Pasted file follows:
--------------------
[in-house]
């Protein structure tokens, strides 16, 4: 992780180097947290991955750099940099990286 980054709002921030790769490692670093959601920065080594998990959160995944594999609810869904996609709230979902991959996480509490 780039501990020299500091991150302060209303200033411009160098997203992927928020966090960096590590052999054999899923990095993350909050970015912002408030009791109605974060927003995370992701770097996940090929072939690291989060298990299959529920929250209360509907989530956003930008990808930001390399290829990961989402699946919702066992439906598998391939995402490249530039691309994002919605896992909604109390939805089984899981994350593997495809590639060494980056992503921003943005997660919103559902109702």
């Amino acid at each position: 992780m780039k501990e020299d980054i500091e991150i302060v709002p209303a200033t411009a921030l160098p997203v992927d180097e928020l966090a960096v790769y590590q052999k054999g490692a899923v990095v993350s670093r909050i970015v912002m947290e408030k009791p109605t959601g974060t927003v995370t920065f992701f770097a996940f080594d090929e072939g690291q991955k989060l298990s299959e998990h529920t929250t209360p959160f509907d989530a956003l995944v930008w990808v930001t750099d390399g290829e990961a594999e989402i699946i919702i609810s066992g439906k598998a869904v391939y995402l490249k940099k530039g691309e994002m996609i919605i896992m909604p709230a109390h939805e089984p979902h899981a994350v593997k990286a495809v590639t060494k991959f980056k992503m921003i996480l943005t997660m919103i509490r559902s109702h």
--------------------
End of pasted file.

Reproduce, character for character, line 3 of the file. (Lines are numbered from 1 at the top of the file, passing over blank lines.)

């Amino acid at each position: 992780m780039k501990e020299d980054i500091e991150i302060v709002p209303a200033t411009a921030l160098p997203v992927d180097e928020l966090a960096v790769y590590q052999k054999g490692a899923v990095v993350s670093r909050i970015v912002m947290e408030k009791p109605t959601g974060t927003v995370t920065f992701f770097a996940f080594d090929e072939g690291q991955k989060l298990s299959e998990h529920t929250t209360p959160f509907d989530a956003l995944v930008w990808v930001t750099d390399g290829e990961a594999e989402i699946i919702i609810s066992g439906k598998a869904v391939y995402l490249k940099k530039g691309e994002m996609i919605i896992m909604p709230a109390h939805e089984p979902h899981a994350v593997k990286a495809v590639t060494k991959f980056k992503m921003i996480l943005t997660m919103i509490r559902s109702h």